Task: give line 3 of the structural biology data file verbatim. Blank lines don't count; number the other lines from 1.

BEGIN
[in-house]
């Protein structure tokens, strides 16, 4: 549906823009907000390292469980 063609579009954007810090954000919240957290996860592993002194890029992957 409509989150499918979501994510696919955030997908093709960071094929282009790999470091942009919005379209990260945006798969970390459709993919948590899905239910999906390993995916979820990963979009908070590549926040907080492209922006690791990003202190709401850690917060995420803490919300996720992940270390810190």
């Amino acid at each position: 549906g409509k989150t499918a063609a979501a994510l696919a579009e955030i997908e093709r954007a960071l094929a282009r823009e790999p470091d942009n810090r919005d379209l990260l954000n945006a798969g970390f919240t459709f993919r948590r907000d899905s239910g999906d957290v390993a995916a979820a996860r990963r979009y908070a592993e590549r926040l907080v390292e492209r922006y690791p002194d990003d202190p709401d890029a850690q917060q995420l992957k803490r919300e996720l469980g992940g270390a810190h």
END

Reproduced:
């Amino acid at each position: 549906g409509k989150t499918a063609a979501a994510l696919a579009e955030i997908e093709r954007a960071l094929a282009r823009e790999p470091d942009n810090r919005d379209l990260l954000n945006a798969g970390f919240t459709f993919r948590r907000d899905s239910g999906d957290v390993a995916a979820a996860r990963r979009y908070a592993e590549r926040l907080v390292e492209r922006y690791p002194d990003d202190p709401d890029a850690q917060q995420l992957k803490r919300e996720l469980g992940g270390a810190h």